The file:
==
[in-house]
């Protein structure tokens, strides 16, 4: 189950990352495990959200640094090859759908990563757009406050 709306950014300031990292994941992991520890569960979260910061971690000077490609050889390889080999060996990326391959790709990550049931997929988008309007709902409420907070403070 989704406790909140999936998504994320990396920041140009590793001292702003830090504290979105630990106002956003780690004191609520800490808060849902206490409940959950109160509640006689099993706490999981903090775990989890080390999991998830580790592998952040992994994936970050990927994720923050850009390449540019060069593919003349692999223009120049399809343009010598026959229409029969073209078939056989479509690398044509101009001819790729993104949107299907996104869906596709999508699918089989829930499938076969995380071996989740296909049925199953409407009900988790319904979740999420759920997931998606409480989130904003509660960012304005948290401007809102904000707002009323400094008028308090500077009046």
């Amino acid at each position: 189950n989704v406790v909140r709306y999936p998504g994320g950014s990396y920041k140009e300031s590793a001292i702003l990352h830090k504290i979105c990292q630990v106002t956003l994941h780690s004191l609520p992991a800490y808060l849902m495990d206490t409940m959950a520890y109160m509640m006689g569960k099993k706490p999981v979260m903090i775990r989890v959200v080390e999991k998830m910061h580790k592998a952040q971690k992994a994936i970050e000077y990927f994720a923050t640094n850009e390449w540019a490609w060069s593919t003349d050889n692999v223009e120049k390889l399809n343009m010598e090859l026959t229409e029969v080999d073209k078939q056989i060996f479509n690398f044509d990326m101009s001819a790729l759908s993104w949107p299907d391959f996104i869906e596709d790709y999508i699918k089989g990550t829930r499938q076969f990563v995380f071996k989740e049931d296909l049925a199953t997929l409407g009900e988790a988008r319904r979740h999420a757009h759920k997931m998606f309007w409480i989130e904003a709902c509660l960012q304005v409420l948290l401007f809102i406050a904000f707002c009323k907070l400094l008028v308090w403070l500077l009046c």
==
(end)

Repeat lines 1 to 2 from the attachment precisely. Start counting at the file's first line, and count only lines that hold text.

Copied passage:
[in-house]
């Protein structure tokens, strides 16, 4: 189950990352495990959200640094090859759908990563757009406050 709306950014300031990292994941992991520890569960979260910061971690000077490609050889390889080999060996990326391959790709990550049931997929988008309007709902409420907070403070 989704406790909140999936998504994320990396920041140009590793001292702003830090504290979105630990106002956003780690004191609520800490808060849902206490409940959950109160509640006689099993706490999981903090775990989890080390999991998830580790592998952040992994994936970050990927994720923050850009390449540019060069593919003349692999223009120049399809343009010598026959229409029969073209078939056989479509690398044509101009001819790729993104949107299907996104869906596709999508699918089989829930499938076969995380071996989740296909049925199953409407009900988790319904979740999420759920997931998606409480989130904003509660960012304005948290401007809102904000707002009323400094008028308090500077009046």